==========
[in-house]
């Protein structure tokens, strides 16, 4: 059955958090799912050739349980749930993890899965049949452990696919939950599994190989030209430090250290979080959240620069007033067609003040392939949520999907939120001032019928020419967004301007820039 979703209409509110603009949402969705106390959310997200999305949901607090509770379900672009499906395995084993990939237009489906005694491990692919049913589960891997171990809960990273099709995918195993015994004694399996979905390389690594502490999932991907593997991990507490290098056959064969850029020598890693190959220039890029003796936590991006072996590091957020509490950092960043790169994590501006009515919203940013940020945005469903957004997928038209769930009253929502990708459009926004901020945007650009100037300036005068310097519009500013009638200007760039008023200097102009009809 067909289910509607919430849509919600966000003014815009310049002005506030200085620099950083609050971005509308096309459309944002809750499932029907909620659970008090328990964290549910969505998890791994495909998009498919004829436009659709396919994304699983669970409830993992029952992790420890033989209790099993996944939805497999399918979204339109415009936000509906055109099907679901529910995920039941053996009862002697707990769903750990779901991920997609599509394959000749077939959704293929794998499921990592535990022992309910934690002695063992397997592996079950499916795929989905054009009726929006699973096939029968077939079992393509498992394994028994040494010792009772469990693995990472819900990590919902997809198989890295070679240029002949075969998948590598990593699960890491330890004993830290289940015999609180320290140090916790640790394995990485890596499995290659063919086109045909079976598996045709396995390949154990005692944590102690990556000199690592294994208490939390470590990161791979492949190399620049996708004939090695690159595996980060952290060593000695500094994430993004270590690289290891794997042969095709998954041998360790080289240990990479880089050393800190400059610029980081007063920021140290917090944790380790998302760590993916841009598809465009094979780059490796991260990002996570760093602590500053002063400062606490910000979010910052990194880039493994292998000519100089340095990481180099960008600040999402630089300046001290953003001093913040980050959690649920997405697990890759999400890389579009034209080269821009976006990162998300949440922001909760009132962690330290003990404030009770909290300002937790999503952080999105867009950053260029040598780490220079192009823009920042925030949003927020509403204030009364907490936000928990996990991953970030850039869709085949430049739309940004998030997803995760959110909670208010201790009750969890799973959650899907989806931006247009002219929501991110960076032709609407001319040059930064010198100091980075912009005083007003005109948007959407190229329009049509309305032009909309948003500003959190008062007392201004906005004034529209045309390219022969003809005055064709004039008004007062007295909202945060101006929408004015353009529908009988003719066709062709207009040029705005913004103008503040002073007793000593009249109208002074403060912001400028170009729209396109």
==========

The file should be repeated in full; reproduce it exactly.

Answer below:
[in-house]
């Protein structure tokens, strides 16, 4: 059955958090799912050739349980749930993890899965049949452990696919939950599994190989030209430090250290979080959240620069007033067609003040392939949520999907939120001032019928020419967004301007820039 979703209409509110603009949402969705106390959310997200999305949901607090509770379900672009499906395995084993990939237009489906005694491990692919049913589960891997171990809960990273099709995918195993015994004694399996979905390389690594502490999932991907593997991990507490290098056959064969850029020598890693190959220039890029003796936590991006072996590091957020509490950092960043790169994590501006009515919203940013940020945005469903957004997928038209769930009253929502990708459009926004901020945007650009100037300036005068310097519009500013009638200007760039008023200097102009009809 067909289910509607919430849509919600966000003014815009310049002005506030200085620099950083609050971005509308096309459309944002809750499932029907909620659970008090328990964290549910969505998890791994495909998009498919004829436009659709396919994304699983669970409830993992029952992790420890033989209790099993996944939805497999399918979204339109415009936000509906055109099907679901529910995920039941053996009862002697707990769903750990779901991920997609599509394959000749077939959704293929794998499921990592535990022992309910934690002695063992397997592996079950499916795929989905054009009726929006699973096939029968077939079992393509498992394994028994040494010792009772469990693995990472819900990590919902997809198989890295070679240029002949075969998948590598990593699960890491330890004993830290289940015999609180320290140090916790640790394995990485890596499995290659063919086109045909079976598996045709396995390949154990005692944590102690990556000199690592294994208490939390470590990161791979492949190399620049996708004939090695690159595996980060952290060593000695500094994430993004270590690289290891794997042969095709998954041998360790080289240990990479880089050393800190400059610029980081007063920021140290917090944790380790998302760590993916841009598809465009094979780059490796991260990002996570760093602590500053002063400062606490910000979010910052990194880039493994292998000519100089340095990481180099960008600040999402630089300046001290953003001093913040980050959690649920997405697990890759999400890389579009034209080269821009976006990162998300949440922001909760009132962690330290003990404030009770909290300002937790999503952080999105867009950053260029040598780490220079192009823009920042925030949003927020509403204030009364907490936000928990996990991953970030850039869709085949430049739309940004998030997803995760959110909670208010201790009750969890799973959650899907989806931006247009002219929501991110960076032709609407001319040059930064010198100091980075912009005083007003005109948007959407190229329009049509309305032009909309948003500003959190008062007392201004906005004034529209045309390219022969003809005055064709004039008004007062007295909202945060101006929408004015353009529908009988003719066709062709207009040029705005913004103008503040002073007793000593009249109208002074403060912001400028170009729209396109």